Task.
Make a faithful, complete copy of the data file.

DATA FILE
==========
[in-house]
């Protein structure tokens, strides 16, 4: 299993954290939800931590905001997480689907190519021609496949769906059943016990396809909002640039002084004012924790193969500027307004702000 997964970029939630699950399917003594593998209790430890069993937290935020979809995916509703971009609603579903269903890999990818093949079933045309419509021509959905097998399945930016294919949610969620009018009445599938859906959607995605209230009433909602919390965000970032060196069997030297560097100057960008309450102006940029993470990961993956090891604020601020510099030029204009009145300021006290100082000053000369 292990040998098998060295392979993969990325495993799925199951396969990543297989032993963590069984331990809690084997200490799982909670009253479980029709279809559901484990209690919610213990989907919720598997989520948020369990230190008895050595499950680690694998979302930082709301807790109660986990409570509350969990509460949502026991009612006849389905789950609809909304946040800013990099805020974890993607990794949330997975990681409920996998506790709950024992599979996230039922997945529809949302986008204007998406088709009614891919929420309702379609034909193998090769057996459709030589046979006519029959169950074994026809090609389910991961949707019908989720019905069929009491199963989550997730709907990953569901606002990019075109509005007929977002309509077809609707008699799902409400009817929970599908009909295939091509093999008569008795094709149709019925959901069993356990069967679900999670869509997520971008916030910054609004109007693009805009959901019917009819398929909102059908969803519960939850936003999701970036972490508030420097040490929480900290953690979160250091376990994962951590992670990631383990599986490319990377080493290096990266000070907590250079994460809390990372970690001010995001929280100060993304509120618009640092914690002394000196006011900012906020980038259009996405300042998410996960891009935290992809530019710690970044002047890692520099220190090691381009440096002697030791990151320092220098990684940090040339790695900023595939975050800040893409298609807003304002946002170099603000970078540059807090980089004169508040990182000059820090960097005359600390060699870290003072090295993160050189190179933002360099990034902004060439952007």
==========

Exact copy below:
[in-house]
């Protein structure tokens, strides 16, 4: 299993954290939800931590905001997480689907190519021609496949769906059943016990396809909002640039002084004012924790193969500027307004702000 997964970029939630699950399917003594593998209790430890069993937290935020979809995916509703971009609603579903269903890999990818093949079933045309419509021509959905097998399945930016294919949610969620009018009445599938859906959607995605209230009433909602919390965000970032060196069997030297560097100057960008309450102006940029993470990961993956090891604020601020510099030029204009009145300021006290100082000053000369 292990040998098998060295392979993969990325495993799925199951396969990543297989032993963590069984331990809690084997200490799982909670009253479980029709279809559901484990209690919610213990989907919720598997989520948020369990230190008895050595499950680690694998979302930082709301807790109660986990409570509350969990509460949502026991009612006849389905789950609809909304946040800013990099805020974890993607990794949330997975990681409920996998506790709950024992599979996230039922997945529809949302986008204007998406088709009614891919929420309702379609034909193998090769057996459709030589046979006519029959169950074994026809090609389910991961949707019908989720019905069929009491199963989550997730709907990953569901606002990019075109509005007929977002309509077809609707008699799902409400009817929970599908009909295939091509093999008569008795094709149709019925959901069993356990069967679900999670869509997520971008916030910054609004109007693009805009959901019917009819398929909102059908969803519960939850936003999701970036972490508030420097040490929480900290953690979160250091376990994962951590992670990631383990599986490319990377080493290096990266000070907590250079994460809390990372970690001010995001929280100060993304509120618009640092914690002394000196006011900012906020980038259009996405300042998410996960891009935290992809530019710690970044002047890692520099220190090691381009440096002697030791990151320092220098990684940090040339790695900023595939975050800040893409298609807003304002946002170099603000970078540059807090980089004169508040990182000059820090960097005359600390060699870290003072090295993160050189190179933002360099990034902004060439952007």